[With The Bourne Legacy set to open this Friday, we'll be taking a look back at the original Bourne trilogy. These reviews will contain spoilers since the movies have been out for years. Click here for my review of The Bourne Identity and click here for my review of The Bourne Supremacy.]
In 2004, the post-9/11 American had begun to take shape and The Bourne Supremacy reflected that change. It provided a conscious subtext, but the movie remained first and foremost an action-thriller. But by 2007, the change in our country was no longer worthy of a simple observation. The change had produced a feeling, and that feeling was anger. We had been misled into a war, and the government was taking extraordinary powers against Americans in the name of protecting Americans. The Bourne Ultimatum is unapologetically political, which is its greatest weakness and its greatest strength. Director Paul Greengrass still delivers a pulse-pounding blockbuster that retains the same intensity of Supremacy, but he pushes audiences to not only recognize the seismic shift in our country, but to confront our complicity in it.
[With The Bourne Legacy set to open this Friday, we'll be taking a look back at the original Bourne trilogy. These reviews will contain spoilers since the movies have been out for years. Click here for my review of The Bourne Identity.]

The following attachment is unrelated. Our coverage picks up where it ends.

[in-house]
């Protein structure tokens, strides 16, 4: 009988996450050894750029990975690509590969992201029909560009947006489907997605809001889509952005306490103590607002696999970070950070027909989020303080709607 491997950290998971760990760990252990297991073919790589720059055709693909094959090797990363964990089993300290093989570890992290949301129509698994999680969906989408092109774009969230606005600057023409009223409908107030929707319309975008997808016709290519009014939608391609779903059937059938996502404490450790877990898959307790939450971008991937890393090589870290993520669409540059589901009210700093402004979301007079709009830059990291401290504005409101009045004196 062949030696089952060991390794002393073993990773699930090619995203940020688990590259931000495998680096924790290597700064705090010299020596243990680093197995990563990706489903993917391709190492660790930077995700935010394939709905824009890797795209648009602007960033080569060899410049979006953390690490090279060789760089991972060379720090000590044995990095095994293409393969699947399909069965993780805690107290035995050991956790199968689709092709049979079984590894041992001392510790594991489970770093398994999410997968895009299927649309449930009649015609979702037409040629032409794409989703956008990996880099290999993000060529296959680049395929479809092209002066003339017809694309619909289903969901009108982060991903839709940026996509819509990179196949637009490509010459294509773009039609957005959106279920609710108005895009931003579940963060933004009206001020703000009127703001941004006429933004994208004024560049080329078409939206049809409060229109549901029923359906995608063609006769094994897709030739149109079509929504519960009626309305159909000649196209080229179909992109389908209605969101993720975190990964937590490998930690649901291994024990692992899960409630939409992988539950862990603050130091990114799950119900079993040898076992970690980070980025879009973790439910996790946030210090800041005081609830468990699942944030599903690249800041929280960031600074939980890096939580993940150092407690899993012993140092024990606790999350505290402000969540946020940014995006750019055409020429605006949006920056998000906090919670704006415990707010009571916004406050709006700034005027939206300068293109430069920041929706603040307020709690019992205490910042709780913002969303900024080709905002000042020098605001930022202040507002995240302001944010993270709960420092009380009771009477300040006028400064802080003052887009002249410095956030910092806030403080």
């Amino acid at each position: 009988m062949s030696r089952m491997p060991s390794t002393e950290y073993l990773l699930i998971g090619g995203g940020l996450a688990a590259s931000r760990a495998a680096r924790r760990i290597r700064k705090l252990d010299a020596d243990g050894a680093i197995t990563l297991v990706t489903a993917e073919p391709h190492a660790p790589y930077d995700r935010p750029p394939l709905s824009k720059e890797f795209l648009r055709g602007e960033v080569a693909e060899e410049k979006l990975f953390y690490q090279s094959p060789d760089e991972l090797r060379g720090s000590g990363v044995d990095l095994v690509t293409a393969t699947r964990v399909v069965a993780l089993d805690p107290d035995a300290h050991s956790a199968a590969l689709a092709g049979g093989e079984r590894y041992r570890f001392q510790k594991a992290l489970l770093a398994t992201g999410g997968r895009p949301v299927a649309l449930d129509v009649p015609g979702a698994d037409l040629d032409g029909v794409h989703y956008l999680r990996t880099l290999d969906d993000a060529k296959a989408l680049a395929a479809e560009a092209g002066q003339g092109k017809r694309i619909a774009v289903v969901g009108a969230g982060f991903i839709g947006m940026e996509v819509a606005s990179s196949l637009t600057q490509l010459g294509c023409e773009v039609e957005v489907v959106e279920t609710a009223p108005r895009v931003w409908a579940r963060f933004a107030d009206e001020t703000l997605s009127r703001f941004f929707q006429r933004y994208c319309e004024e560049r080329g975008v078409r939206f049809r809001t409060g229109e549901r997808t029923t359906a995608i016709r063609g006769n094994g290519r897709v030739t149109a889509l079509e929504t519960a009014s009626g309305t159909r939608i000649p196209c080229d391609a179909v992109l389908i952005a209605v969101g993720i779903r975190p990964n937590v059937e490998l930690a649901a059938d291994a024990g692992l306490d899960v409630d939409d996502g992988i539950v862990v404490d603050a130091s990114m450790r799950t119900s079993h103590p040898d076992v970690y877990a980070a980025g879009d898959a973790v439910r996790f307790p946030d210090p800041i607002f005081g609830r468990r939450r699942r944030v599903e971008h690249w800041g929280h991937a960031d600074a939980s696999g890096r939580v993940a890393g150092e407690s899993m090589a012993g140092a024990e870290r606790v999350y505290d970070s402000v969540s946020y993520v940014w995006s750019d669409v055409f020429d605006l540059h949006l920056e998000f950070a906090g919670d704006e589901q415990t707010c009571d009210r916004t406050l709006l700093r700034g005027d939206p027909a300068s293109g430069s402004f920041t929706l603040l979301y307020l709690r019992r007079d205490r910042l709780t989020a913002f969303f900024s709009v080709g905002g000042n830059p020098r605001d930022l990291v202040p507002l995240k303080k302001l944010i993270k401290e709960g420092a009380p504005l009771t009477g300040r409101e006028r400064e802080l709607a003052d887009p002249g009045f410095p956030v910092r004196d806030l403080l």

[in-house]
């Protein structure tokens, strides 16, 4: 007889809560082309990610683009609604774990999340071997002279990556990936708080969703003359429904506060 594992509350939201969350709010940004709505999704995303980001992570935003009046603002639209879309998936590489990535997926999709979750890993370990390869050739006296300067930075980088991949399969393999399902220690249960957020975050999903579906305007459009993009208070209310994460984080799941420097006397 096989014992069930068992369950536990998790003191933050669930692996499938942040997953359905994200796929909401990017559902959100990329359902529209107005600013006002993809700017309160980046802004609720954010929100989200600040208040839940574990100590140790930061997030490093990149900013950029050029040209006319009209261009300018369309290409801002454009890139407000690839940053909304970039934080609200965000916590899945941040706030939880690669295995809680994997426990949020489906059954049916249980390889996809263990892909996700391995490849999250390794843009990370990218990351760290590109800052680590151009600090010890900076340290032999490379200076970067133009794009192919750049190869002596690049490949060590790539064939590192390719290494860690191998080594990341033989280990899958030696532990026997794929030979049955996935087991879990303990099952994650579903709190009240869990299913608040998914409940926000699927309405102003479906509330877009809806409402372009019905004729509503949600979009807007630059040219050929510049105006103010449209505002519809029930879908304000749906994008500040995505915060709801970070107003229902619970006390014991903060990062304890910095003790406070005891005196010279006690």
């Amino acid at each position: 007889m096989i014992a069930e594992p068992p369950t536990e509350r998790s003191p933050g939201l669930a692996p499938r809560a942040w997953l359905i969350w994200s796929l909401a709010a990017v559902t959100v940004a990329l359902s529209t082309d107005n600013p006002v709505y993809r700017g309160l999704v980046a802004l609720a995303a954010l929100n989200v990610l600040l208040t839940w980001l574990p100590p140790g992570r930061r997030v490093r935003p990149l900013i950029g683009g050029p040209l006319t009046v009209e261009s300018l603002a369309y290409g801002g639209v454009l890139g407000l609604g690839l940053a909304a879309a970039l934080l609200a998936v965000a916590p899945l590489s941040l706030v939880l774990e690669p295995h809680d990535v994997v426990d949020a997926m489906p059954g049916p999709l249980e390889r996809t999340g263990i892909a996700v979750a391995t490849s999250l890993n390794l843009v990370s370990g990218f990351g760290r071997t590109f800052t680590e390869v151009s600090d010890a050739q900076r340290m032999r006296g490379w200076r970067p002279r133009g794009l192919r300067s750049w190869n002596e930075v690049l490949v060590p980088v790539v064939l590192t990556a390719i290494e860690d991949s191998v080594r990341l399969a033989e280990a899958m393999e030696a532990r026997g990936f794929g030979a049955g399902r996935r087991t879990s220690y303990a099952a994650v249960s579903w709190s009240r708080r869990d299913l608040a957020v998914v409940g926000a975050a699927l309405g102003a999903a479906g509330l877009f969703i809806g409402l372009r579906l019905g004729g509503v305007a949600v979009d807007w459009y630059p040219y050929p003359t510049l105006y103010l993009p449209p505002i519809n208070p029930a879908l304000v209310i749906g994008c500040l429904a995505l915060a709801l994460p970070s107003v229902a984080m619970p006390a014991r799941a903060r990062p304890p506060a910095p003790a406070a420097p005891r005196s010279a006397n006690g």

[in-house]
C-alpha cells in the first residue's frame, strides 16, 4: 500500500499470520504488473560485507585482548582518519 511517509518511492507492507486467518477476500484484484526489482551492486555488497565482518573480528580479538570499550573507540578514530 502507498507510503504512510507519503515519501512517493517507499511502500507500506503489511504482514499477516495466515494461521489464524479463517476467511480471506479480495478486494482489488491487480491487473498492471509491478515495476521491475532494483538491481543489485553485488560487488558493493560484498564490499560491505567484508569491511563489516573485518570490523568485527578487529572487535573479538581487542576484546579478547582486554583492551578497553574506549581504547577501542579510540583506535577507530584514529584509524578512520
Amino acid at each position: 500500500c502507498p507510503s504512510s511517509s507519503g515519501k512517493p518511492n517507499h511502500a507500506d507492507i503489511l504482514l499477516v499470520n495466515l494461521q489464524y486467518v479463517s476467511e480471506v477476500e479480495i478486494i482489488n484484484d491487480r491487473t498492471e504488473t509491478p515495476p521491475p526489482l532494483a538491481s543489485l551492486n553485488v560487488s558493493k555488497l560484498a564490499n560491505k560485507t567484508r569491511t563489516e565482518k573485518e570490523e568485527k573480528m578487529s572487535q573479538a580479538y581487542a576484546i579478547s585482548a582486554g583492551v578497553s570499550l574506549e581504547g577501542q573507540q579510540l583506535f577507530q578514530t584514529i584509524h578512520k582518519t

The identity of the Bourne franchise begins in the third act of The Bourne Identity. It’s when the character’s strengths and weaknesses begin to arise, and The Bourne Supremacy director Paul Greengrass took note of where not only the character was going, but where America was going. The Bourne Identity came out in June 2002, and the sense of our country’s post-9/11 world was still hazy. By the time The Bourne Supremacy arrived on July 23, 2004, the reverberations were clear. We had been led into a war based on faulty intelligence that was cherry-picked so that we could attack a country that had nothing to do with 9/11. Greengrass wasn’t obligated to insert the subtext into his spy thriller, but he was savvy enough to leave the political commentary simmering underneath an intense action flick that not only boosted Matt Damon‘s credibility as a kick-ass hero, but found a way to use hand-held cinematography to its full effect rather than a lazy shortcut.